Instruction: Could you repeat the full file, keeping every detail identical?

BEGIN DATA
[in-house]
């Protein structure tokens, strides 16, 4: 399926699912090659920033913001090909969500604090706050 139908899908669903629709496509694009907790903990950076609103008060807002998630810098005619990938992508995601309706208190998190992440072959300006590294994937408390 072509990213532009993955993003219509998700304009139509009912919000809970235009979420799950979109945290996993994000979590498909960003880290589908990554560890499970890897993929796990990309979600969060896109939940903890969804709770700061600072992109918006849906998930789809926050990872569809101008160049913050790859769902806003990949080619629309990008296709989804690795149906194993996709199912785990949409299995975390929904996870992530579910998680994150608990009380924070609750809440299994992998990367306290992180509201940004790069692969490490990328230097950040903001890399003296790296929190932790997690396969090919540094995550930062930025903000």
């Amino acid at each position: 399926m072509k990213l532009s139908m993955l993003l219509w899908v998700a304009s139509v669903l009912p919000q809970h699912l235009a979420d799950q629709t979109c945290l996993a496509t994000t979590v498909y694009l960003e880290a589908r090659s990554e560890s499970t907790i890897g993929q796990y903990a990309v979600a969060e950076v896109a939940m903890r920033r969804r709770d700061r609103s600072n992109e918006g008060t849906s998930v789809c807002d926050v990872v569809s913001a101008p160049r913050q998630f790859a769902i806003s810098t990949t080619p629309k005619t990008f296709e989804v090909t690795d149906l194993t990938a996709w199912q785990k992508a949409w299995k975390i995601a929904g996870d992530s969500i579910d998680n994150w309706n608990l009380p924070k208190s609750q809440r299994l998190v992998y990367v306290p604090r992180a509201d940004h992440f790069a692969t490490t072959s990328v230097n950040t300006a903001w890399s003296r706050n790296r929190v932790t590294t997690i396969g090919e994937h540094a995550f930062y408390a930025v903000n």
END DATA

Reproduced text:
[in-house]
């Protein structure tokens, strides 16, 4: 399926699912090659920033913001090909969500604090706050 139908899908669903629709496509694009907790903990950076609103008060807002998630810098005619990938992508995601309706208190998190992440072959300006590294994937408390 072509990213532009993955993003219509998700304009139509009912919000809970235009979420799950979109945290996993994000979590498909960003880290589908990554560890499970890897993929796990990309979600969060896109939940903890969804709770700061600072992109918006849906998930789809926050990872569809101008160049913050790859769902806003990949080619629309990008296709989804690795149906194993996709199912785990949409299995975390929904996870992530579910998680994150608990009380924070609750809440299994992998990367306290992180509201940004790069692969490490990328230097950040903001890399003296790296929190932790997690396969090919540094995550930062930025903000």
């Amino acid at each position: 399926m072509k990213l532009s139908m993955l993003l219509w899908v998700a304009s139509v669903l009912p919000q809970h699912l235009a979420d799950q629709t979109c945290l996993a496509t994000t979590v498909y694009l960003e880290a589908r090659s990554e560890s499970t907790i890897g993929q796990y903990a990309v979600a969060e950076v896109a939940m903890r920033r969804r709770d700061r609103s600072n992109e918006g008060t849906s998930v789809c807002d926050v990872v569809s913001a101008p160049r913050q998630f790859a769902i806003s810098t990949t080619p629309k005619t990008f296709e989804v090909t690795d149906l194993t990938a996709w199912q785990k992508a949409w299995k975390i995601a929904g996870d992530s969500i579910d998680n994150w309706n608990l009380p924070k208190s609750q809440r299994l998190v992998y990367v306290p604090r992180a509201d940004h992440f790069a692969t490490t072959s990328v230097n950040t300006a903001w890399s003296r706050n790296r929190v932790t590294t997690i396969g090919e994937h540094a995550f930062y408390a930025v903000n």